Thursday, April 21, 2016

Landscape with Shadows

oil on canvas 90x70cm

This was actually started way back in April 2014, and was worked on in four or five blocks of time over the last two years.

There is some sound to go with it, but because of the extended production period I’ve listened to all sorts of music and radio during that time, and there’s nothing that I can really call a constant. When I’m working I’m sometimes listening to drama or speech stuff, and sometimes I need to be energised with a bit of rock or pop - mostly oldies – though that doesn’t always result in better painting. Usually, I’m looking for something that will tick over and produce an introvert mood, but stimulating enough that I can find resonances between what I’m hearing and what I’m trying to produce. Two pieces that did that during this painting’s final approach recently were the aptly titled ‘Falling Shadow’, and the more haunting ‘Path 5 (delta)’ – both by Max Richter

The finished composition is a combination of two very different sources. The landscape setting is an anonymous roadside in Russia, from google streetview. It’s nothing special, just some country about 80 miles northwest of Moscow, but I liked the light, and the arrangement of the trees and bushes. The figure is from a US army film* documenting the WWII ceasefire in Czechoslovakia. The cameraman was filming the German soldiers coming over to the Americans, but he happened across a group who had been set upon by Czech partisans. Some had been beaten – and are clearly terrified - but others were killed, one of whom is a beautiful young boy. 

The catalyst that linked these two images is Brueghel’s ‘Landscape with The Fall of Icarus’, at which I was having a good look at the time. In that painting, if you look closely behind the tree on the left you’ll see that Breughel has placed what could be a body under the hedge. Copying Mr Breughel, I simply took the German boy and placed him under my found bushes. I swapped my source sky and background for a more open view from along the road, then flipped it all left to right so that the figure was in the lower right-hand corner.

The shadows cast onto the ground and bushes are from trees directly behind the viewer, and I liked the dappled foreground against the full-lit distance - and the dappled lighting helped make the boy less obvious. I had a lot of trouble trying to work out the structure of the trees and bushes from the source, but I think I’ve got away with it. But it’s all about the light bouncing around anyway, and I was careful not to go too dark, and kept the whole scene bright.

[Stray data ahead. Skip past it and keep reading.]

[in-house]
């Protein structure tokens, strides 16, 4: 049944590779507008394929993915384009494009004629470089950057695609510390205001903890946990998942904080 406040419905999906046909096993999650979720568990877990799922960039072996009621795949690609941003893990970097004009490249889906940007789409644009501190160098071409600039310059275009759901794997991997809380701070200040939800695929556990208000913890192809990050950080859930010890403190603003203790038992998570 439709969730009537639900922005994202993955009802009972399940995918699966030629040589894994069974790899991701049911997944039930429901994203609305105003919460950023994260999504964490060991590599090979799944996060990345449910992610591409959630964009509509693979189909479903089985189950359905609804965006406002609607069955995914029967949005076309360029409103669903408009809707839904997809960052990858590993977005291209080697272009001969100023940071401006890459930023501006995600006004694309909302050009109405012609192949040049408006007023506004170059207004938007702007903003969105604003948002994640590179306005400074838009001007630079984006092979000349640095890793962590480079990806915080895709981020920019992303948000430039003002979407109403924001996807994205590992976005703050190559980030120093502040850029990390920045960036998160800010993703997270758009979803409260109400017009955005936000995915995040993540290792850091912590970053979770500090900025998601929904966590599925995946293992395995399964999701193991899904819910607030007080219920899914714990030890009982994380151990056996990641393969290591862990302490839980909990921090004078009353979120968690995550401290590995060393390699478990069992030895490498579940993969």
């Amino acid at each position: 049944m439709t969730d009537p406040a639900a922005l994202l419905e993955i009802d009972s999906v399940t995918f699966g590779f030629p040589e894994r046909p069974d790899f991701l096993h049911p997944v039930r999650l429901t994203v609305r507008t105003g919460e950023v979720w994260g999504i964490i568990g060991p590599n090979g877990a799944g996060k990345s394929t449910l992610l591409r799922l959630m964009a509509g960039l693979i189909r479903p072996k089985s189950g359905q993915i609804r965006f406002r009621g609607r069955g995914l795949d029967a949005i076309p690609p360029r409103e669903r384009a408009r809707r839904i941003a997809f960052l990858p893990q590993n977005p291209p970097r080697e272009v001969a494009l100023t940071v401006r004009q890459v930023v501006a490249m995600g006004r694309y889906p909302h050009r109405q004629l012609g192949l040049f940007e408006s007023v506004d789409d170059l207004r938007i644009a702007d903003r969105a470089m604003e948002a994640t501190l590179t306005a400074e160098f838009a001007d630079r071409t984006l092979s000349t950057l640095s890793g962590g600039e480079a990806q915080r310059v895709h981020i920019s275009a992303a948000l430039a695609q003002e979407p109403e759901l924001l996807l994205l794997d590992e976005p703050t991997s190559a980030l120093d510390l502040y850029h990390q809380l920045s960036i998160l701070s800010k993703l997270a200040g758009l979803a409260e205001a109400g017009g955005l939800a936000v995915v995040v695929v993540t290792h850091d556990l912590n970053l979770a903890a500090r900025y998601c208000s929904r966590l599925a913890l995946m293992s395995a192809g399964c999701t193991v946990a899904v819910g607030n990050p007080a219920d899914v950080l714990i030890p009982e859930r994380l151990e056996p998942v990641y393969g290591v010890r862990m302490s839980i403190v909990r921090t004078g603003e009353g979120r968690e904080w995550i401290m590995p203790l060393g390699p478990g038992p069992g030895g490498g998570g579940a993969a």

I’m weaning myself off Lead White (sigh), but as I had started with it, I kept on the palette throughout. Which was very pleasant. It was very necessary too; for some reason the surface developed a long surface ridge right in the middle of the sky. It was an area I wanted to keep absolutely free of cloud – which could have helped disguise the anomaly – so I had what I euphemistically called ‘a problem’. I filled both sides of the ridge with stiff tinted Lead White, and left it to dry thoroughly – for several months. I rubbed that down, then did it again. Finally, the surface was smooth enough to proceed, so I finely matched in the colour then overpainted the repair together with the rest of the sky. I used the Lead White because I knew that it would dry right through very evenly, and that it was the same substance as the rest of the painting. I could have used a rapid-drying epoxy filler, but I feared that after a few years of the canvas expanding and contracting it would simply detach and fall off. Time will tell of course, but under normal conditions, now, you really can’t see that there’s been a repair. Which is a Good Thing, and would have been more tricky with slower-drying and weaker Titanium White. So there.

As usual I’ve used layers of fairly thin paint (no specific reason; I just prefer thin paint) but was getting in a state about the warmer pales over darks going cool in colour. I finally gave up laying thin cadmium oranges over the shadows in order to get dull brown, and simply drew with ‘generic’ pales – yellow ochre or something like – then glazed over with Burnt Sienna or Umber. A little trick which really has proved very useful since.

There is, of course, yet another layer of resonance for me within the painting. My grandmother – Nana – had a framed print above the piano in her front room in Streatham, in London. It was of a young boy lying on his back in the sun, and I was fascinated by it. That print will have long disappeared by now, but I discovered five decades later that it was of Franz von Lenbach’s ‘A Shepherd Boy’. It may be that part of the reason that I was so struck by the boy in the film was that he is so similar to that long-remembered figure, even down to his red jersey. 

Though, one has his whole life ahead of him - and the other has not.

US army film* The figure appears at 6.16mins. Please bear in mind before viewing that this is raw, uncensored footage. The boy appears at 6.16mins

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